President Putin, announcing that the people had spoken in plebiscites internationally regarded as forced and illegitimate. Donetsk, Luhansk, Zaporizhzhia, and Kherson will henceforth be integral Russian territory, he said, and any Ukrainian attempts to retake them would be met with swift and overwhelming retaliation, all the more justified, Mr. Putin explained, in that Ukrainian operations in those territories would now be simple aggression.

The speech he delivered was, as recounted in the Guardian and elsewhere, uncompromising, although he did call for "the Kyiv regime" to return to negotiations. According to the AP, Mr. Putin accused "the West" of responsibility for the war. In its "Russophobia," the West desires to "colonize" Russia, and to reduce its people to "slavery."

None of the four provinces whose annexation Mr. Putin announced are, any longer, fully controlled by Russian forces. Mr. Putin's resolve to treat the newly annexed provinces as organic parts of Russia is likely to be tested soon in the Donbas, where Ukrainian forces are completing an encirclement of Lyman (an important road and rail center) and the Russian forces that occupy the town. Bloomberg quotes defense experts who think Ukrainian capture of Lyman will place areas of Donetsk and Luhansk Russia has held since 2014 at risk.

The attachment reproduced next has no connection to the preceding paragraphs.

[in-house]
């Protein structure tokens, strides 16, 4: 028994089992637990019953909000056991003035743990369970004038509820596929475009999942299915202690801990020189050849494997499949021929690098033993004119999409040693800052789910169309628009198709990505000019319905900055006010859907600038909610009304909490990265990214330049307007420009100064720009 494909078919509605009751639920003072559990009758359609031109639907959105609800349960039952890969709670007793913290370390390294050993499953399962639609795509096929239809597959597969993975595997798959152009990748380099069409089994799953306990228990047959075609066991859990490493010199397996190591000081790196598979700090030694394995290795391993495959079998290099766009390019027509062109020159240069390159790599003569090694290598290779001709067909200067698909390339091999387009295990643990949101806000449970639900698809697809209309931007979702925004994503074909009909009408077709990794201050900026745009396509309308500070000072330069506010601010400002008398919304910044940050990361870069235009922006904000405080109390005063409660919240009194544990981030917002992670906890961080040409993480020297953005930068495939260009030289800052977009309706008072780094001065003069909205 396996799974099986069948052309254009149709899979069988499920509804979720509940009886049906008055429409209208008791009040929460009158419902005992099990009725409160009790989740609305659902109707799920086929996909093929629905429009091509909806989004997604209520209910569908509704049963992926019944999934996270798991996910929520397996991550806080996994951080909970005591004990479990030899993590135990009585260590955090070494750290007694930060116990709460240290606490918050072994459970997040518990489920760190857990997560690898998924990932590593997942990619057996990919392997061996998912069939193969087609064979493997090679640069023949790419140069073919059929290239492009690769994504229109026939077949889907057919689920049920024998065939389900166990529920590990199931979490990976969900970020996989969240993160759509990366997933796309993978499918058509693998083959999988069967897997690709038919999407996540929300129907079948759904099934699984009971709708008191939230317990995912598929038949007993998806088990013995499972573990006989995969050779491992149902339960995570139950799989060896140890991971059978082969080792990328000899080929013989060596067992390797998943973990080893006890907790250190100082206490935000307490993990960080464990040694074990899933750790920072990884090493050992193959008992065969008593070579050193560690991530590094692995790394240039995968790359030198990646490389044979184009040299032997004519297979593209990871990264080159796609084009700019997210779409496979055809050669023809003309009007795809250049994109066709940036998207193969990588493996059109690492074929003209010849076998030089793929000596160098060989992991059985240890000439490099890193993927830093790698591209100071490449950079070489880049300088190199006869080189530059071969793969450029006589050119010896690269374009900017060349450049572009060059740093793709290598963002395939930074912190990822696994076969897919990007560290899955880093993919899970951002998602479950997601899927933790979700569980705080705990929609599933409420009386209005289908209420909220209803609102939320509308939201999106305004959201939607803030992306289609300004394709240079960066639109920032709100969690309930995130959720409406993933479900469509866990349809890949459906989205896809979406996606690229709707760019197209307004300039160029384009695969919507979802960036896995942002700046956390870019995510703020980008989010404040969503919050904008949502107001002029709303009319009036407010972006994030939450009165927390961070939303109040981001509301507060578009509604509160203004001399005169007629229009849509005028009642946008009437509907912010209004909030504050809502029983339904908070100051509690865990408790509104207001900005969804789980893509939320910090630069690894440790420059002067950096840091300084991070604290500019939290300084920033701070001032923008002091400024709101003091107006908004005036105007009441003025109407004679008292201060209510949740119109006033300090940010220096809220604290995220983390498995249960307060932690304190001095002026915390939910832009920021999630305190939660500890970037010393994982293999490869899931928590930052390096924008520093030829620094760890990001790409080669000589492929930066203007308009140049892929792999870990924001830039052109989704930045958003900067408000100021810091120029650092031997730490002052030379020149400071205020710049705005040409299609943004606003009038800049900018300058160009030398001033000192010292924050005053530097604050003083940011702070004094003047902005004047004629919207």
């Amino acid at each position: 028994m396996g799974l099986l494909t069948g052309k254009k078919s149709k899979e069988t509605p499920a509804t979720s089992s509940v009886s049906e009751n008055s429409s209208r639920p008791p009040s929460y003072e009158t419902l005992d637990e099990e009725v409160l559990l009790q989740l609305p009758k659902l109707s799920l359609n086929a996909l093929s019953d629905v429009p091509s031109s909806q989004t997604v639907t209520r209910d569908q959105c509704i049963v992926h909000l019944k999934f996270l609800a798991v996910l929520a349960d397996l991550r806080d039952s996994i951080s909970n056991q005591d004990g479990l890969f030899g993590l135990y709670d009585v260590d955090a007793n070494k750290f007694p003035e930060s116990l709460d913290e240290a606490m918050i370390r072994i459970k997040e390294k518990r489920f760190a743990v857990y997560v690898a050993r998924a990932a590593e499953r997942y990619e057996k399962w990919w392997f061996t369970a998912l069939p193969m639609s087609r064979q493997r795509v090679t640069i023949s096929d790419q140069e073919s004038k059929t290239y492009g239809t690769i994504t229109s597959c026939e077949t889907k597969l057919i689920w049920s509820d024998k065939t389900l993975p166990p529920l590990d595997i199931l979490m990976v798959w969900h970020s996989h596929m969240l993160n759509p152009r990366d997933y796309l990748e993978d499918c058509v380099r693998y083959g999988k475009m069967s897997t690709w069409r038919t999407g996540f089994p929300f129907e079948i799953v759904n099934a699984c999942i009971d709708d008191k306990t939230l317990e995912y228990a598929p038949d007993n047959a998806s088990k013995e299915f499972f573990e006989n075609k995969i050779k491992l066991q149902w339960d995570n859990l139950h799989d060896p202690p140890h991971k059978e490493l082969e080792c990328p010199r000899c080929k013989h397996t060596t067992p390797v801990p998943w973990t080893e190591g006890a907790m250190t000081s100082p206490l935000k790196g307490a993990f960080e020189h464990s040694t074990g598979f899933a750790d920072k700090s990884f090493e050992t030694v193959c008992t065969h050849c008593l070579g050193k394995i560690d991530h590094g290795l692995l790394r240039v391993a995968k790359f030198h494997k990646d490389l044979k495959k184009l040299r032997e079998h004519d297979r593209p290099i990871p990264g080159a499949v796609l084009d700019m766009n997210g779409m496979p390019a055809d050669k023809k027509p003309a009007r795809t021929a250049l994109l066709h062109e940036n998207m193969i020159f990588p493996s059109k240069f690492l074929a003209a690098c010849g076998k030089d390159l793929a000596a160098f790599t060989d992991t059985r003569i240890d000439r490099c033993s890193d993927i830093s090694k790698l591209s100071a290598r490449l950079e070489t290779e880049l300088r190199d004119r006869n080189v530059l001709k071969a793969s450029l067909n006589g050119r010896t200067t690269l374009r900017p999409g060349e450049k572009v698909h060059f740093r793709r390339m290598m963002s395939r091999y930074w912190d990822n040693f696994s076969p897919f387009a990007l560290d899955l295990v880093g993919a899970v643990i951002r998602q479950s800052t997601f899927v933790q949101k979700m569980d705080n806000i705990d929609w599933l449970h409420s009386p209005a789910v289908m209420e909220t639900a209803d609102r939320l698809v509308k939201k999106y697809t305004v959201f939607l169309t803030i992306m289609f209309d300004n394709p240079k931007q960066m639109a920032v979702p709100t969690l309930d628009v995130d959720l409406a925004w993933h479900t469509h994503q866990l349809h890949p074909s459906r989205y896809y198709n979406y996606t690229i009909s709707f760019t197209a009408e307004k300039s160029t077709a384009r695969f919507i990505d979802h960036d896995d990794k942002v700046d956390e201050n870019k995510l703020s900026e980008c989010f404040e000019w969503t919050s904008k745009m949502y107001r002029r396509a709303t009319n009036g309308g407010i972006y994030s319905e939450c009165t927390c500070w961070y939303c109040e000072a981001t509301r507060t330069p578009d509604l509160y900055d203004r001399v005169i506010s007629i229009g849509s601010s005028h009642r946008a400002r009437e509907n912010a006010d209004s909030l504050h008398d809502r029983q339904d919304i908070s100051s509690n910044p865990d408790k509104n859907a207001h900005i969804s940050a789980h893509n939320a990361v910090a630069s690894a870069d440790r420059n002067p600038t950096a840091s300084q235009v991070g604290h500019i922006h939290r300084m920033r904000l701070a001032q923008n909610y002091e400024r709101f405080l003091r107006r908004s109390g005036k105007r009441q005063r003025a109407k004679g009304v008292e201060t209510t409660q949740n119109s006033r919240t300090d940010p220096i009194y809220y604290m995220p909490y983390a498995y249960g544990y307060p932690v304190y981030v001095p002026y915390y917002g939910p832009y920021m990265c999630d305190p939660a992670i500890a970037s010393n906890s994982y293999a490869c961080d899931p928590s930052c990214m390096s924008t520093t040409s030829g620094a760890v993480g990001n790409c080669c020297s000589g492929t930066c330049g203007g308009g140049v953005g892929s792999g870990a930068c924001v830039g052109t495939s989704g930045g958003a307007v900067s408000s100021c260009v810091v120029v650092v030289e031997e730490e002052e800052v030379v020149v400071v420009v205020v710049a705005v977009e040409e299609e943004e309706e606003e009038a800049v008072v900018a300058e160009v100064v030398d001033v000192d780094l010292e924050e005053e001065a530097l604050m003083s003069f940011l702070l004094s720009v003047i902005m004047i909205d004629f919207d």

International rejection of Russia's annexation.

The Council of Europe was quick to denounce Russian annexation of Ukrainian provinces. The Council's statement is worth quoting in full:

"We firmly reject and unequivocally condemn the illegal annexation by Russia of Ukraine's Donetsk, Luhansk, Zaporizhzhia and Kherson regions. By wilfully undermining the rules-based international order and blatantly violating the fundamental rights of Ukraine to independence, sovereignty and territorial integrity, core principles as enshrined in the UN Charter and international law, Russia is putting global security at risk.

"We do not and will never recognise the illegal 'referenda' that Russia has engineered as a pretext for this further violation of Ukraine's independence, sovereignty and territorial integrity, nor their falsified and illegal results. We will never recognise this illegal annexation. These decisions are null and void and cannot produce any legal effect whatsoever. Crimea, Kherson, Zaporizhzhia, Donetsk and Luhansk are Ukraine. We call on all States and international organisations to unequivocally reject this illegal annexation.